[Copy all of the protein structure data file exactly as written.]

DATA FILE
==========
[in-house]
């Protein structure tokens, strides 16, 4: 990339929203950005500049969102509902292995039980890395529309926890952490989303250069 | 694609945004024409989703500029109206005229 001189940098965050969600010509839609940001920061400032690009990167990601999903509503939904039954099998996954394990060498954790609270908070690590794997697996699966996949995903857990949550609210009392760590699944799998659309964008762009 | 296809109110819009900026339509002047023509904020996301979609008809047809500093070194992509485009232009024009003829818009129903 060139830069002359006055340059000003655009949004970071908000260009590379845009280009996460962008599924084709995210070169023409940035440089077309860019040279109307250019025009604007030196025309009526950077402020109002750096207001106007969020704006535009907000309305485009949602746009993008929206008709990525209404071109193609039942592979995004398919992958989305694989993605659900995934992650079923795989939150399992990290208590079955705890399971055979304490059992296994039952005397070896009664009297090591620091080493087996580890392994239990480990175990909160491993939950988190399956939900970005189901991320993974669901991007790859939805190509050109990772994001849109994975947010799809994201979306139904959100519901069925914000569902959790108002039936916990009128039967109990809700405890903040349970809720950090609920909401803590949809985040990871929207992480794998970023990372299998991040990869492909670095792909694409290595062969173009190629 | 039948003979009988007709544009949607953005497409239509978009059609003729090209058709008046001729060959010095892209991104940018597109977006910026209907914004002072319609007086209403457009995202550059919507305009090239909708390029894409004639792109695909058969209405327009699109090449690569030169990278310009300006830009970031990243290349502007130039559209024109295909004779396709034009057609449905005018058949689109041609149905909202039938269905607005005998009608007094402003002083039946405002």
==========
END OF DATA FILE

[in-house]
């Protein structure tokens, strides 16, 4: 990339929203950005500049969102509902292995039980890395529309926890952490989303250069 | 694609945004024409989703500029109206005229 001189940098965050969600010509839609940001920061400032690009990167990601999903509503939904039954099998996954394990060498954790609270908070690590794997697996699966996949995903857990949550609210009392760590699944799998659309964008762009 | 296809109110819009900026339509002047023509904020996301979609008809047809500093070194992509485009232009024009003829818009129903 060139830069002359006055340059000003655009949004970071908000260009590379845009280009996460962008599924084709995210070169023409940035440089077309860019040279109307250019025009604007030196025309009526950077402020109002750096207001106007969020704006535009907000309305485009949602746009993008929206008709990525209404071109193609039942592979995004398919992958989305694989993605659900995934992650079923795989939150399992990290208590079955705890399971055979304490059992296994039952005397070896009664009297090591620091080493087996580890392994239990480990175990909160491993939950988190399956939900970005189901991320993974669901991007790859939805190509050109990772994001849109994975947010799809994201979306139904959100519901069925914000569902959790108002039936916990009128039967109990809700405890903040349970809720950090609920909401803590949809985040990871929207992480794998970023990372299998991040990869492909670095792909694409290595062969173009190629 | 039948003979009988007709544009949607953005497409239509978009059609003729090209058709008046001729060959010095892209991104940018597109977006910026209907914004002072319609007086209403457009995202550059919507305009090239909708390029894409004639792109695909058969209405327009699109090449690569030169990278310009300006830009970031990243290349502007130039559209024109295909004779396709034009057609449905005018058949689109041609149905909202039938269905607005005998009608007094402003002083039946405002």